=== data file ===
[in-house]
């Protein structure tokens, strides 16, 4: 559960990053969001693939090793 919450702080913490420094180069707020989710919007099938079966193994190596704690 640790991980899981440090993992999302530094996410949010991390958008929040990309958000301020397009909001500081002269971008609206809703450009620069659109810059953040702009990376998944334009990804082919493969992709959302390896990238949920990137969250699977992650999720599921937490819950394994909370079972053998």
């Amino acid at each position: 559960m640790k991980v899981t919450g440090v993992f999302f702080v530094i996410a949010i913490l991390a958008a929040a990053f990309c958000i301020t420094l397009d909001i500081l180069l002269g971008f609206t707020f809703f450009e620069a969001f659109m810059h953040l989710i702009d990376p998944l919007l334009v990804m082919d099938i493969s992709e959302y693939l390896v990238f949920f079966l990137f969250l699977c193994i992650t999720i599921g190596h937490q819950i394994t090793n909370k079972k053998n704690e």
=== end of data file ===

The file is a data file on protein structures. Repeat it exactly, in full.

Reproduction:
[in-house]
């Protein structure tokens, strides 16, 4: 559960990053969001693939090793 919450702080913490420094180069707020989710919007099938079966193994190596704690 640790991980899981440090993992999302530094996410949010991390958008929040990309958000301020397009909001500081002269971008609206809703450009620069659109810059953040702009990376998944334009990804082919493969992709959302390896990238949920990137969250699977992650999720599921937490819950394994909370079972053998």
């Amino acid at each position: 559960m640790k991980v899981t919450g440090v993992f999302f702080v530094i996410a949010i913490l991390a958008a929040a990053f990309c958000i301020t420094l397009d909001i500081l180069l002269g971008f609206t707020f809703f450009e620069a969001f659109m810059h953040l989710i702009d990376p998944l919007l334009v990804m082919d099938i493969s992709e959302y693939l390896v990238f949920f079966l990137f969250l699977c193994i992650t999720i599921g190596h937490q819950i394994t090793n909370k079972k053998n704690e």